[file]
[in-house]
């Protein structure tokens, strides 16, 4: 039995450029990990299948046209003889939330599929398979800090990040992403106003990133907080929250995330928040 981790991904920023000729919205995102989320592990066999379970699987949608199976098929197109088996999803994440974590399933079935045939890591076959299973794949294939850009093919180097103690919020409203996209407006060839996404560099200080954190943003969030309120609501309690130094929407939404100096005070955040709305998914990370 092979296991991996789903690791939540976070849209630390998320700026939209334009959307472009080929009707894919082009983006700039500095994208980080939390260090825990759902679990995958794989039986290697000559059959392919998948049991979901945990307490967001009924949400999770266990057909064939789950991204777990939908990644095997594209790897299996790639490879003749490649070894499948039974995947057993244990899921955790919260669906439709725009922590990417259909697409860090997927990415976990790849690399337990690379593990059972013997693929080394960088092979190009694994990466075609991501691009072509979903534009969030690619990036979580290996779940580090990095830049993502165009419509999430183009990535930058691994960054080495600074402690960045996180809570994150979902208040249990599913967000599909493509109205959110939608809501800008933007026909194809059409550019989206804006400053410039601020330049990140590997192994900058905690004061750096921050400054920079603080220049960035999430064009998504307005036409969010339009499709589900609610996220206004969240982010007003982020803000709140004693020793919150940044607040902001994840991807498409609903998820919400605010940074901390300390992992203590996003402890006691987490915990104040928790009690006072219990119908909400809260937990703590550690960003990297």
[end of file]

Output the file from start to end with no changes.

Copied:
[in-house]
């Protein structure tokens, strides 16, 4: 039995450029990990299948046209003889939330599929398979800090990040992403106003990133907080929250995330928040 981790991904920023000729919205995102989320592990066999379970699987949608199976098929197109088996999803994440974590399933079935045939890591076959299973794949294939850009093919180097103690919020409203996209407006060839996404560099200080954190943003969030309120609501309690130094929407939404100096005070955040709305998914990370 092979296991991996789903690791939540976070849209630390998320700026939209334009959307472009080929009707894919082009983006700039500095994208980080939390260090825990759902679990995958794989039986290697000559059959392919998948049991979901945990307490967001009924949400999770266990057909064939789950991204777990939908990644095997594209790897299996790639490879003749490649070894499948039974995947057993244990899921955790919260669906439709725009922590990417259909697409860090997927990415976990790849690399337990690379593990059972013997693929080394960088092979190009694994990466075609991501691009072509979903534009969030690619990036979580290996779940580090990095830049993502165009419509999430183009990535930058691994960054080495600074402690960045996180809570994150979902208040249990599913967000599909493509109205959110939608809501800008933007026909194809059409550019989206804006400053410039601020330049990140590997192994900058905690004061750096921050400054920079603080220049960035999430064009998504307005036409969010339009499709589900609610996220206004969240982010007003982020803000709140004693020793919150940044607040902001994840991807498409609903998820919400605010940074901390300390992992203590996003402890006691987490915990104040928790009690006072219990119908909400809260937990703590550690960003990297």